Add the ground rice to a bowl with the sugar and add one rice cooker cup of hot water stir and leave over night to soak.

After your rice has been soaking over night.

You will need 100grams of red sweet bean paste smooth koshian or chunky tsubuan and x10 camellia leaves wiped clean.

You will also need to make a sugar syrup 25ml of hot water and 25grams of granulated sugar. (or you can use the syrup that comes with the kuri kanroni candied chestnuts from making Osechi for new year.

I have read that tsubaki-mochi can also sometimes be flavoured with a hint of cinnamon or clove. If you would like to do this that is your own preference.

First make a syrup by adding the 25 grams of sugar to 25ml of hot water and stir to combine heat in a pan or in a microwave until boiling and then cool to room temperature if not using kanroni syrup.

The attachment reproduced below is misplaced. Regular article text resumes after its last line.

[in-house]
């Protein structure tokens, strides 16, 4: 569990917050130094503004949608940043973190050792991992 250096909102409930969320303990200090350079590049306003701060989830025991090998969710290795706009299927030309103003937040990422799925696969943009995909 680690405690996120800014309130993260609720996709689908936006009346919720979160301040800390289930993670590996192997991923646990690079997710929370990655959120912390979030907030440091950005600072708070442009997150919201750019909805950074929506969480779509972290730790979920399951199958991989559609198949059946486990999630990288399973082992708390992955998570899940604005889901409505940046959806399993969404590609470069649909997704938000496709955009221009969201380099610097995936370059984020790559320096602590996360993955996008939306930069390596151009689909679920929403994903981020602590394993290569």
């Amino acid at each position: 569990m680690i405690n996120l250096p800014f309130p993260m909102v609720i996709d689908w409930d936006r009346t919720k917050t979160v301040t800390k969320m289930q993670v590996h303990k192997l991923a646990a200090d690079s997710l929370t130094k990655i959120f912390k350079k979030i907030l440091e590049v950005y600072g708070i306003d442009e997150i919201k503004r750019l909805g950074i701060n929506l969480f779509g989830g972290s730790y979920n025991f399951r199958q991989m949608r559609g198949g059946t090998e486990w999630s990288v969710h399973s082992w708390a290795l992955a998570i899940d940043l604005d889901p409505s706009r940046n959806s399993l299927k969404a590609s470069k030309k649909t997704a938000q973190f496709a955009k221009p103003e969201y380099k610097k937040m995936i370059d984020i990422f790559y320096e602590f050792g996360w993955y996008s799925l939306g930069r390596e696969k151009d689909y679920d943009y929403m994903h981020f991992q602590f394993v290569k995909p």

Then make your mochi:

Take the rice that has been soaking in sugar over night and add this to your rice cooker and add one rice cooker cup of water. Set your timer to cook short grain rice.

Roll your sweet bean paste into 20 gram balls makes x5 balls and put to one side and wipe clean your camellia leaves.

When the rice is cooked let it steam for a further fifteen minutes. Take your mochi and mash it to a sticky consistency, I usually use the end of a rolling pin, you could use the pestle from the suribachi known as a Surikogi. Turn the mochi out onto a surface and cut into five equal pieces.